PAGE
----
Microbial Growth in Biofilms

Typical growth curves of microbial cultures are readily observed, when the bacteria propagate in artificial liquid nutrient media. However, in real conditions most of the bacteria form the complex microbial communities that exist in closest contact with surrounding non-living or living matter. The bacteria demonstrate outstanding capacity of adherence – they easily attach one to another, or settle and bind to any underlying surface (inorganic grounds, natural or artificial polymers, or body tissues). Futhermore, the nascent microbial clusters and microcolonies produce a vast number of substances that become an integral part of growing culture. This multicomponent united microbial complex, demonstrating the common behavior and the evident tendency to spatial expansion, is termed as biofilm.

The International Union of Pure and Applied Chemistry (IUPAC) gives the next definitions and essential characteristics for microbial biofilms:

biofilm is: “Aggregate of microorganisms in which cells that are frequently embedded within a self-produced matrix of extracellular polymeric substance (EPS) adhere to each other and/or to a surface”;

and gives further clarifications:

“Note 1: A biofilm is a system that can be adapted internally to environmental conditions by its inhabitants.

Note 2: The self-produced matrix of extracellular polymeric substance, which is also referred to as slime, is a polymeric conglomeration generally composed of extracellular biopolymers in various structural forms.”

An alternative to biofilm is the existence of bacteria in their free, or planktonic forms, where the cells are not directly connected to each other.

Now it is generally ascertained that the largest majority of infections (not less than 60-80%) are caused by bacteria, growing as biofilm. Among them are the most deleterious and resistant microbial pathogens, such as S. aureus, streptococci, P. aeruginosa, numerous enterobacteria. Likewise, motile microorganisms are more active producers of the biofilm.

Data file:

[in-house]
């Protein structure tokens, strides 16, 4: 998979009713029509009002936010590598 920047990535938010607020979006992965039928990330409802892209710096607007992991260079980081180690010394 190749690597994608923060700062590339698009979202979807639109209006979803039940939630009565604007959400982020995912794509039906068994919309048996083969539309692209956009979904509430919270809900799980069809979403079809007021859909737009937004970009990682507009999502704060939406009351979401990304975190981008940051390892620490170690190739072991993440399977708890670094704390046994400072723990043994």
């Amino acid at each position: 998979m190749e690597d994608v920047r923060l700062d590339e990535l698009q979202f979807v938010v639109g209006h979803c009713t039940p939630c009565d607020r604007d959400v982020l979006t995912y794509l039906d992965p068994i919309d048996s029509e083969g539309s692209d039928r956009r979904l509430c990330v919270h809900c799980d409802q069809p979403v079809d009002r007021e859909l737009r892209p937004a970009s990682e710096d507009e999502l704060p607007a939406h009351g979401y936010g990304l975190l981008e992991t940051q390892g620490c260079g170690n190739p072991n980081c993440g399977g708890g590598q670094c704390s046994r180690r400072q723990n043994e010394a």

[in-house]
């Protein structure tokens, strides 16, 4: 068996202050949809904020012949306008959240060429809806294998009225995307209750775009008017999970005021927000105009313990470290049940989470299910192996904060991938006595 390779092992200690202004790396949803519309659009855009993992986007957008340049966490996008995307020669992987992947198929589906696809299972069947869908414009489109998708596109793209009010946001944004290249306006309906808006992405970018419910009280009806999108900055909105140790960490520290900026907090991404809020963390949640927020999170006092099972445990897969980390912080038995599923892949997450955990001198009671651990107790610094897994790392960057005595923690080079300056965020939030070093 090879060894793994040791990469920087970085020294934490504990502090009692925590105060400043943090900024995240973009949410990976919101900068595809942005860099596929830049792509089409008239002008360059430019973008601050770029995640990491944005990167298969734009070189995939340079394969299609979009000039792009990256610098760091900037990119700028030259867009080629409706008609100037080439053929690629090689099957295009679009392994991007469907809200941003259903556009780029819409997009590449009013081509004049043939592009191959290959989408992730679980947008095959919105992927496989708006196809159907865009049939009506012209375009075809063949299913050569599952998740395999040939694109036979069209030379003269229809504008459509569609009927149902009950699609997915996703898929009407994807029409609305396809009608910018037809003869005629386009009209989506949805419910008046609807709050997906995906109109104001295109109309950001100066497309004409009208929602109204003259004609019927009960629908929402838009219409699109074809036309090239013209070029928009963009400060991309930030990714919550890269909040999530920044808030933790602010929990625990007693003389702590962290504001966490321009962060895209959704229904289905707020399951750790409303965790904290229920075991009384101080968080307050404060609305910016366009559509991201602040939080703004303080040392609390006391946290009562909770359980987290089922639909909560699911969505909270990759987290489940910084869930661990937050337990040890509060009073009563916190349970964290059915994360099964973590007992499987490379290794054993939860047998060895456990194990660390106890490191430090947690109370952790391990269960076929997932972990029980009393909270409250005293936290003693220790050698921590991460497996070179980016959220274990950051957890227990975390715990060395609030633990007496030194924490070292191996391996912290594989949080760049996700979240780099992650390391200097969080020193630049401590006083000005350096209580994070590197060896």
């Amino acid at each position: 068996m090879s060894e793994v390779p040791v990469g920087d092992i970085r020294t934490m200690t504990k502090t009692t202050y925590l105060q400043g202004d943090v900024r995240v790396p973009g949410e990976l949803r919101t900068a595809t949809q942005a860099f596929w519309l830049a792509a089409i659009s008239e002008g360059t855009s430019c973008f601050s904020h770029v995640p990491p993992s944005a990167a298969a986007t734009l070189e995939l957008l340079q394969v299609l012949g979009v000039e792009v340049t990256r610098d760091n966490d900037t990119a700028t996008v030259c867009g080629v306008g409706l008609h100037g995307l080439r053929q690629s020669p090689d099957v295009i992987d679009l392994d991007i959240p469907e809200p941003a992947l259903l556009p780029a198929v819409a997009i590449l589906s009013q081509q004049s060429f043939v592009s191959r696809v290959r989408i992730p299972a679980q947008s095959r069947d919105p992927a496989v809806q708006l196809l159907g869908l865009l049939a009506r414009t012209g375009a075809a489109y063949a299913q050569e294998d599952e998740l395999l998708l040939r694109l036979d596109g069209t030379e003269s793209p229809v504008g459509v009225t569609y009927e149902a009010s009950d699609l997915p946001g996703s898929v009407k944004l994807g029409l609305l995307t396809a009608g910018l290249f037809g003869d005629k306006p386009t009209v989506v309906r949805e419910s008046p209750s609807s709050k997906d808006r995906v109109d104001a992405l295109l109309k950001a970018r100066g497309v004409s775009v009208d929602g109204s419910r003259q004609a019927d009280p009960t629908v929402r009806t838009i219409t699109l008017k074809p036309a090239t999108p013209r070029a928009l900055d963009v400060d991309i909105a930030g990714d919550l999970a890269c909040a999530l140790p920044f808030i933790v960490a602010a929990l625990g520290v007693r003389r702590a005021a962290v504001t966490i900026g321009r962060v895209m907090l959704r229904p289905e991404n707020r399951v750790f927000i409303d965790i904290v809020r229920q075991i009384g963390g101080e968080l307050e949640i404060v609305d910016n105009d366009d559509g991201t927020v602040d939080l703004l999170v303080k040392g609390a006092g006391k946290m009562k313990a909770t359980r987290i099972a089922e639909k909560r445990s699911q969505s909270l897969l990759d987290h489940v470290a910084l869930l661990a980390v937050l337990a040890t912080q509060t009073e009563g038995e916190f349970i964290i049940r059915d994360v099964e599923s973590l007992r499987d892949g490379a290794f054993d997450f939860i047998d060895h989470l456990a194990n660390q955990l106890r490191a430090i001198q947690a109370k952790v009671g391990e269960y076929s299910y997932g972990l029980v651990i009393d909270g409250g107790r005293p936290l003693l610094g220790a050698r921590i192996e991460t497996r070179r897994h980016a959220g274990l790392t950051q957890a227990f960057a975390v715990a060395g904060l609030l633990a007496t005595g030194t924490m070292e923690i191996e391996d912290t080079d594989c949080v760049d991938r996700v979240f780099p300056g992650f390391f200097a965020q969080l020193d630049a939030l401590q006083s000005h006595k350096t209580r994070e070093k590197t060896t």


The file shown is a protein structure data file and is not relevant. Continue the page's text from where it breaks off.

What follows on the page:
Every biofilm community evolves through certain common steps: a) initial and irreversible attachment; b) biofilm maturation; c) biofilm dispersion.

Biofilm formation can be triggered not only by microbial contact with some external surface, but by any stress affecting microbial population (e.g., heat exposure, antibiotic treatment, etc.).

Biofilm maturation is followed by intensive synthesis of various kinds of extracellular biopolymers as the essential components of biofilm matrix. The main components of matrix are usually DNA and polysaccharides.

After primary biofilm establishment it begins to demonstrate quasi-multicellular behavior reacting as “a single whole” against external or internal challenges. This ensues from the activity of a system of intercellular microbial signalling and coordination known as quorum sensing. Various environmental challenges, affecting microbial population within biofilm, stimulate active synthesis of signal quorum sensing molecules by most of bacteria (e.g., N-acyl-homoserine lactone or regulatory oligopeptides). These inducer molecules spread throughout the biofilm and trigger coordinated gene expression by microbial cells. This, in turn, leads to the concordant changes of individual bacterial reactions within the biofilm that stimulates biofilm progression. In addition, quorum sensing activates production of virulence factors and enhances antimicrobial resistance of bacterial communities.

As the result, microbial biofilm is characterized by active release of depolymerizing enzymes that provide bacterial feeding and invasion; it also develops intensive synthesis of extracellular polymeric matrix and elevated production of toxic substances. Enhanced lateral gene transfer between cooperating microbial cells ensures their rapid adaptation to worsened environmental conditions.

After maturation, microbial biofilm becomes poorly permeable for most of the biocides. By fact, it usually demonstrates the increase of antibiotic resistance more than 10-100 times over the resistance of respective planktonic forms of bacteria. The dispersal of biofilm accelerate microbial contamination of various prosthetic devices and artificial appliances in clinics (e.g., catheters, drains or implants) that is responsible for about 60-70% of hospital-acquired infections.

In sum, the problem of bacterial biofilm formation still remains unsolved and poses serious difficulties for existing health care services.